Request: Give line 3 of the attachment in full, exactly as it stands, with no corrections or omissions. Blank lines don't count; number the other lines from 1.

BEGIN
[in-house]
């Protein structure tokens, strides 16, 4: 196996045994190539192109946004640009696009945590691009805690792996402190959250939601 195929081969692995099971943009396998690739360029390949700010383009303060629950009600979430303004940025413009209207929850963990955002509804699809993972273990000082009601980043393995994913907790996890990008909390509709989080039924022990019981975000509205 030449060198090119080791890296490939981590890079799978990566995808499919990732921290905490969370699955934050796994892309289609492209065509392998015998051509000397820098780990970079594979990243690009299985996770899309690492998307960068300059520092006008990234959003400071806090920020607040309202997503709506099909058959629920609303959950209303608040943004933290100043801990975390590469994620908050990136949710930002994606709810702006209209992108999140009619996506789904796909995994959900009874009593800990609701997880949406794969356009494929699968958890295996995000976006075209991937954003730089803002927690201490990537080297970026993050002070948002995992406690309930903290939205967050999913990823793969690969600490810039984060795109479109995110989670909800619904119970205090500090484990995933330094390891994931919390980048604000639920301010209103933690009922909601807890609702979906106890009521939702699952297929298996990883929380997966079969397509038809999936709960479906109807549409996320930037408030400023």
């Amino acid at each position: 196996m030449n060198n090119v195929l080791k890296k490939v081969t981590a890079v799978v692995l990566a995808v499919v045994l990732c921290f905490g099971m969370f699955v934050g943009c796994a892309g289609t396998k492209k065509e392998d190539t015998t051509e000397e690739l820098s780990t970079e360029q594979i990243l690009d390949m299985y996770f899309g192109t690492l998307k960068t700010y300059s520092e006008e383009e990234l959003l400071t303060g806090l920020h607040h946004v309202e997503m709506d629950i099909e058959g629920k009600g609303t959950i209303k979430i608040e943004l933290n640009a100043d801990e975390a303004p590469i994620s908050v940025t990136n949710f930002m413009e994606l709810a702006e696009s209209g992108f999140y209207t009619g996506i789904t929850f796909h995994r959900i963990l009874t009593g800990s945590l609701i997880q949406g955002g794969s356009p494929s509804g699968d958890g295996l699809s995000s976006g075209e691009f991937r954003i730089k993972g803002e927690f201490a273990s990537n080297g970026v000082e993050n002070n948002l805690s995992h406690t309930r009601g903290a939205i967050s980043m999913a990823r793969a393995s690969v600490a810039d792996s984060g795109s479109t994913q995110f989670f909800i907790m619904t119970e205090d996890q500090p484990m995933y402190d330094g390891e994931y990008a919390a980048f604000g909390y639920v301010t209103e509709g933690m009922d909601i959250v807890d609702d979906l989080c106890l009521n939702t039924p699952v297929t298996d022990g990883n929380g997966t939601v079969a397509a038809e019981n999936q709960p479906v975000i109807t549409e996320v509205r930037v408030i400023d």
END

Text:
């Amino acid at each position: 196996m030449n060198n090119v195929l080791k890296k490939v081969t981590a890079v799978v692995l990566a995808v499919v045994l990732c921290f905490g099971m969370f699955v934050g943009c796994a892309g289609t396998k492209k065509e392998d190539t015998t051509e000397e690739l820098s780990t970079e360029q594979i990243l690009d390949m299985y996770f899309g192109t690492l998307k960068t700010y300059s520092e006008e383009e990234l959003l400071t303060g806090l920020h607040h946004v309202e997503m709506d629950i099909e058959g629920k009600g609303t959950i209303k979430i608040e943004l933290n640009a100043d801990e975390a303004p590469i994620s908050v940025t990136n949710f930002m413009e994606l709810a702006e696009s209209g992108f999140y209207t009619g996506i789904t929850f796909h995994r959900i963990l009874t009593g800990s945590l609701i997880q949406g955002g794969s356009p494929s509804g699968d958890g295996l699809s995000s976006g075209e691009f991937r954003i730089k993972g803002e927690f201490a273990s990537n080297g970026v000082e993050n002070n948002l805690s995992h406690t309930r009601g903290a939205i967050s980043m999913a990823r793969a393995s690969v600490a810039d792996s984060g795109s479109t994913q995110f989670f909800i907790m619904t119970e205090d996890q500090p484990m995933y402190d330094g390891e994931y990008a919390a980048f604000g909390y639920v301010t209103e509709g933690m009922d909601i959250v807890d609702d979906l989080c106890l009521n939702t039924p699952v297929t298996d022990g990883n929380g997966t939601v079969a397509a038809e019981n999936q709960p479906v975000i109807t549409e996320v509205r930037v408030i400023d």